assigning the subject to those who find it the most difficult will help bridge our gap between us and Acton-Boxborough. I think we have a very good chance of making it to nationals this year.”

On March 1, the AHS team will compete at states, where they will try for first or second place. If they get at least second place, they will participate in nationals, which takes place in Honolulu, Hawaii during April.

The students maintain a positive attitude about the hard work this competition requires.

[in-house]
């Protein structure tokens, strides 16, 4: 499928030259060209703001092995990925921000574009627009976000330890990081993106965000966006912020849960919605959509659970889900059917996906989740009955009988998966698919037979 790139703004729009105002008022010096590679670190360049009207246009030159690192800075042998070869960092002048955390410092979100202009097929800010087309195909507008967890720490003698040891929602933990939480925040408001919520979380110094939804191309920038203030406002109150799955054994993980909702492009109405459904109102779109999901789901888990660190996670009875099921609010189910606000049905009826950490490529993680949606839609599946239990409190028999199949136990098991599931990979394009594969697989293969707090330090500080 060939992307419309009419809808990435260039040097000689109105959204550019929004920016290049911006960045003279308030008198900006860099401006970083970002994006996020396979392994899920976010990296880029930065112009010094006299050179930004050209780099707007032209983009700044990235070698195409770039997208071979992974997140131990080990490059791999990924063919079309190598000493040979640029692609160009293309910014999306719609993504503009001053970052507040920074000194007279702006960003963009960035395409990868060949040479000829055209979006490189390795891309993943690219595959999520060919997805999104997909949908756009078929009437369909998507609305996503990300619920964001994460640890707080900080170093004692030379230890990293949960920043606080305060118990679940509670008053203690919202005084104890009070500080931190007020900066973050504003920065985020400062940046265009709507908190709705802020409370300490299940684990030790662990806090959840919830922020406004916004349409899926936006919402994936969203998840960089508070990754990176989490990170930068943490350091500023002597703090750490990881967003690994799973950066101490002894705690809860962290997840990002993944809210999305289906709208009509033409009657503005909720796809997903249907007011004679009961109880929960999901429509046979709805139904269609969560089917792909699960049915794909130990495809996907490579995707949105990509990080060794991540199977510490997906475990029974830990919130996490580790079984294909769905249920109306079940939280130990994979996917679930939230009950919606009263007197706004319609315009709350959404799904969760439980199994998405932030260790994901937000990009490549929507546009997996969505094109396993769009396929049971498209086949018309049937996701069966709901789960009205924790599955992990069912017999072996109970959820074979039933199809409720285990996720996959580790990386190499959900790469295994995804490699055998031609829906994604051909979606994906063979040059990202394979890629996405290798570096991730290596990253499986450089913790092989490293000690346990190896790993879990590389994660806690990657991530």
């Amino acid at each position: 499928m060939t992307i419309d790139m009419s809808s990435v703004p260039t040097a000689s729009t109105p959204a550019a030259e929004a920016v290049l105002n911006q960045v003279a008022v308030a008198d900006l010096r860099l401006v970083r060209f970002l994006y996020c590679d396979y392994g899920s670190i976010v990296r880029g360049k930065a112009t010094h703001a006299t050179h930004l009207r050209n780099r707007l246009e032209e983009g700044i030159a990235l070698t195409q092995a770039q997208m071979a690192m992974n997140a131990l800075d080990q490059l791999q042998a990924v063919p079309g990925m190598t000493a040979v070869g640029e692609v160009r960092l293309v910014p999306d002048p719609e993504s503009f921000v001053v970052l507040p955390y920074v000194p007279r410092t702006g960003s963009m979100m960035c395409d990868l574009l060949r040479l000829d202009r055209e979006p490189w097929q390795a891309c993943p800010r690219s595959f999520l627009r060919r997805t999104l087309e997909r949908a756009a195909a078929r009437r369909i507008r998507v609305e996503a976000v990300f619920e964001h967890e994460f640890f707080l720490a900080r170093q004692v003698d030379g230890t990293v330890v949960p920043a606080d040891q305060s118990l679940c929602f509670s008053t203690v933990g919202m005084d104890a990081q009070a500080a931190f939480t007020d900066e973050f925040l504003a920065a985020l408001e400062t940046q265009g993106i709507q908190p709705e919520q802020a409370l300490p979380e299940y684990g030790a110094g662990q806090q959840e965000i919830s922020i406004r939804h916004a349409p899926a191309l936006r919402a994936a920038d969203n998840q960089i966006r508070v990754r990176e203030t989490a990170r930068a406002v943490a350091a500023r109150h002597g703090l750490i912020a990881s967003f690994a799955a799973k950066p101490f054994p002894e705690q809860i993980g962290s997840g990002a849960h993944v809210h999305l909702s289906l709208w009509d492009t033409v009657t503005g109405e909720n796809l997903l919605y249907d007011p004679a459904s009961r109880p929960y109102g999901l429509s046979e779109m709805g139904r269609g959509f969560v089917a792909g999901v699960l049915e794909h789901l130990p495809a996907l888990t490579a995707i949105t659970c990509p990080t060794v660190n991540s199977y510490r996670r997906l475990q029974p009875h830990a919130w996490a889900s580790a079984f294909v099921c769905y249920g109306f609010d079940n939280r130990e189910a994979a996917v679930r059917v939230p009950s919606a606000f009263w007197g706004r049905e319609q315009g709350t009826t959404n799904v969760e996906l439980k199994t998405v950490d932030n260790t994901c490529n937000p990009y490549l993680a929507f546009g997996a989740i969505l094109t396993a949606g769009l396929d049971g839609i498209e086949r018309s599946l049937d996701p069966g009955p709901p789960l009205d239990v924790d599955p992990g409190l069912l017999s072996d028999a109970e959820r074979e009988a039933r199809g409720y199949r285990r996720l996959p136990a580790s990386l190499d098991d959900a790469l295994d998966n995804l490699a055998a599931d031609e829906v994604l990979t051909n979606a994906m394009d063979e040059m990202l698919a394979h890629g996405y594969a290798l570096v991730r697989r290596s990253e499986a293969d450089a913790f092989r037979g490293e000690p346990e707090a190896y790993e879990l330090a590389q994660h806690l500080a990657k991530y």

The Ashland team met and Shawn Lee. Bottom row: (l to r) Toyin Yusuf and Albert Wang. Photo/submitted. “Our team feels exonce a week to prepare tremely excited that we for the competition, placed so well at the Members prepared at home, too, teaching each other about the varicompetition in Lowell,” sophomore using study guides. ous subjects. Eric Zhou said. “If we perform as The students prepared well, bewell as we did at Lowell in the “The students are enthusiastic Although the AHS Acadec club cause in addition to the group March states competition, it will be teachers and have a great time teachhas 18 students total, the competition awards, the team took home many the team's first time to go to nationing the material they have learned to permits only nine students to comindividual honors. The three students als. And for once in the history of each other,” Adria Bodell, club adpete. Students participated in teams who participated at the Honor level Academic Decathlon, Ashland actuvisor and AHS science teacher, said. had a strong performance. Albert ally has a chance to go to Hawaii this Wang won gold medals in Language year!” & Literature, Music, and Math, in “This is an amazing opportunity addition to bronze medals in Social Science, Economics, and Art. Eric for our team, and I'm confident we Zhou won gold medals in Econom- can do it if we all study hard,” Anna Scan with ics and Art, and also earned a silver Esenther, junior and club treasurer, your smart ➤ Servicing the Metrowest Boston area phone to medal in Social Science and a said. ➤ Small package Courier Service add bronze medal in Music. Drew Wal➤ Service to Logan, T.F. Green and Albert Wang, senior and former Ashland to ter left the competition with silver Manchester Airports, train stations and your Acadec co-captain 2012-2013, medals in Science and Math. conacts. Framingham Shuttle noted what the club needs to work At the Scholastic level, three stu- on to do well at states. Open 24 Hours 171 Main St. Ashland MA 01712 • 7 Days a week • All major credit cards accepted dents took home honors. Samiha “We performed very nicely this Alam earned gold medals in Lanyear at Lowell,” Wang stated. “That guage & Literature and Art, and took said, there is still much to be imhome a bronze medal in Music. Sadproved upon. Music has repeatedly dharth Parasnis won a silver medal been a weakness. We're hoping that in Economics, while Miles Kaplow